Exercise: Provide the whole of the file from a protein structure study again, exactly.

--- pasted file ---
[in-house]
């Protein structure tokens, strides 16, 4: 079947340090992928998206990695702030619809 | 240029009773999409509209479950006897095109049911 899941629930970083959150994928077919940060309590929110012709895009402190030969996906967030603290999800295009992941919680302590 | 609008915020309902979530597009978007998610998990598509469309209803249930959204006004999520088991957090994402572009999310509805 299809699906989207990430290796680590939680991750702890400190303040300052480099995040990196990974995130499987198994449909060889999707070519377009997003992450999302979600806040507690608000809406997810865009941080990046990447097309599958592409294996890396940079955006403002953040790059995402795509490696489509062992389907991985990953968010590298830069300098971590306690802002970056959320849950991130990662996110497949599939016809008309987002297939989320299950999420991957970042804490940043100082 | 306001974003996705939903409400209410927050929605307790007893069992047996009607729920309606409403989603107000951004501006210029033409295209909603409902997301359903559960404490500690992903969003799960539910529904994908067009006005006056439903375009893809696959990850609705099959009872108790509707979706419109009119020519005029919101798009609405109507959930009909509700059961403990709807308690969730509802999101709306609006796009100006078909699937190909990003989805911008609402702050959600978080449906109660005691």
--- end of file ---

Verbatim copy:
[in-house]
């Protein structure tokens, strides 16, 4: 079947340090992928998206990695702030619809 | 240029009773999409509209479950006897095109049911 899941629930970083959150994928077919940060309590929110012709895009402190030969996906967030603290999800295009992941919680302590 | 609008915020309902979530597009978007998610998990598509469309209803249930959204006004999520088991957090994402572009999310509805 299809699906989207990430290796680590939680991750702890400190303040300052480099995040990196990974995130499987198994449909060889999707070519377009997003992450999302979600806040507690608000809406997810865009941080990046990447097309599958592409294996890396940079955006403002953040790059995402795509490696489509062992389907991985990953968010590298830069300098971590306690802002970056959320849950991130990662996110497949599939016809008309987002297939989320299950999420991957970042804490940043100082 | 306001974003996705939903409400209410927050929605307790007893069992047996009607729920309606409403989603107000951004501006210029033409295209909603409902997301359903559960404490500690992903969003799960539910529904994908067009006005006056439903375009893809696959990850609705099959009872108790509707979706419109009119020519005029919101798009609405109507959930009909509700059961403990709807308690969730509802999101709306609006796009100006078909699937190909990003989805911008609402702050959600978080449906109660005691």